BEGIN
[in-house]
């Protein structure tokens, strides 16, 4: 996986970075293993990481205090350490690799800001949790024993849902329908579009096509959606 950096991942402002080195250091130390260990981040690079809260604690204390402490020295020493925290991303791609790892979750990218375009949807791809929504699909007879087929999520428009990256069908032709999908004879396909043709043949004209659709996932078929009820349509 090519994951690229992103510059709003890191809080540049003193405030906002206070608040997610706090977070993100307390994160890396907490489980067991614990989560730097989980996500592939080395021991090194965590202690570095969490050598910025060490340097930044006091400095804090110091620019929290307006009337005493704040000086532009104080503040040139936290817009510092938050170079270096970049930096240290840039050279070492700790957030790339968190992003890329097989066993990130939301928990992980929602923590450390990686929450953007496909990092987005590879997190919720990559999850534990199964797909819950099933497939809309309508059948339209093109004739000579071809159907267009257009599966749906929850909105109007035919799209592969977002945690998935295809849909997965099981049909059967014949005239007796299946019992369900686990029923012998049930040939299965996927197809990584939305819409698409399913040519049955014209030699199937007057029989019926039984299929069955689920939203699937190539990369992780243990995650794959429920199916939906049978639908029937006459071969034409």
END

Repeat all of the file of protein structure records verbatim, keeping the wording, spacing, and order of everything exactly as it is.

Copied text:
[in-house]
């Protein structure tokens, strides 16, 4: 996986970075293993990481205090350490690799800001949790024993849902329908579009096509959606 950096991942402002080195250091130390260990981040690079809260604690204390402490020295020493925290991303791609790892979750990218375009949807791809929504699909007879087929999520428009990256069908032709999908004879396909043709043949004209659709996932078929009820349509 090519994951690229992103510059709003890191809080540049003193405030906002206070608040997610706090977070993100307390994160890396907490489980067991614990989560730097989980996500592939080395021991090194965590202690570095969490050598910025060490340097930044006091400095804090110091620019929290307006009337005493704040000086532009104080503040040139936290817009510092938050170079270096970049930096240290840039050279070492700790957030790339968190992003890329097989066993990130939301928990992980929602923590450390990686929450953007496909990092987005590879997190919720990559999850534990199964797909819950099933497939809309309508059948339209093109004739000579071809159907267009257009599966749906929850909105109007035919799209592969977002945690998935295809849909997965099981049909059967014949005239007796299946019992369900686990029923012998049930040939299965996927197809990584939305819409698409399913040519049955014209030699199937007057029989019926039984299929069955689920939203699937190539990369992780243990995650794959429920199916939906049978639908029937006459071969034409």